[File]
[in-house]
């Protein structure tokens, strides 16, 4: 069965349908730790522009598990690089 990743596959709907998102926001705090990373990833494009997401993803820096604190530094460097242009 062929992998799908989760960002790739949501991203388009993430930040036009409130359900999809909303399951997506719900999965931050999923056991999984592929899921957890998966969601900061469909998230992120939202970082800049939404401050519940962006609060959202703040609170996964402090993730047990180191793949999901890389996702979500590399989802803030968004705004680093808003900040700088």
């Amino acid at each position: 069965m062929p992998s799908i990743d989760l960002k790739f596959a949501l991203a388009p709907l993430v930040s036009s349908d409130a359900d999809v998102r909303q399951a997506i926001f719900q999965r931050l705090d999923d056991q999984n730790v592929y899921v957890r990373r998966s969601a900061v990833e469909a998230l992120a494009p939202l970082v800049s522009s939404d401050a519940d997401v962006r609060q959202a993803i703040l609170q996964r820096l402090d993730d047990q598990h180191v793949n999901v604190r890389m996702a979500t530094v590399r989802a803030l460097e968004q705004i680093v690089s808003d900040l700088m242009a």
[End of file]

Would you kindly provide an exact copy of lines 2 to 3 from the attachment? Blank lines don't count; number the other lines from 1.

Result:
């Protein structure tokens, strides 16, 4: 069965349908730790522009598990690089 990743596959709907998102926001705090990373990833494009997401993803820096604190530094460097242009 062929992998799908989760960002790739949501991203388009993430930040036009409130359900999809909303399951997506719900999965931050999923056991999984592929899921957890998966969601900061469909998230992120939202970082800049939404401050519940962006609060959202703040609170996964402090993730047990180191793949999901890389996702979500590399989802803030968004705004680093808003900040700088």
């Amino acid at each position: 069965m062929p992998s799908i990743d989760l960002k790739f596959a949501l991203a388009p709907l993430v930040s036009s349908d409130a359900d999809v998102r909303q399951a997506i926001f719900q999965r931050l705090d999923d056991q999984n730790v592929y899921v957890r990373r998966s969601a900061v990833e469909a998230l992120a494009p939202l970082v800049s522009s939404d401050a519940d997401v962006r609060q959202a993803i703040l609170q996964r820096l402090d993730d047990q598990h180191v793949n999901v604190r890389m996702a979500t530094v590399r989802a803030l460097e968004q705004i680093v690089s808003d900040l700088m242009a």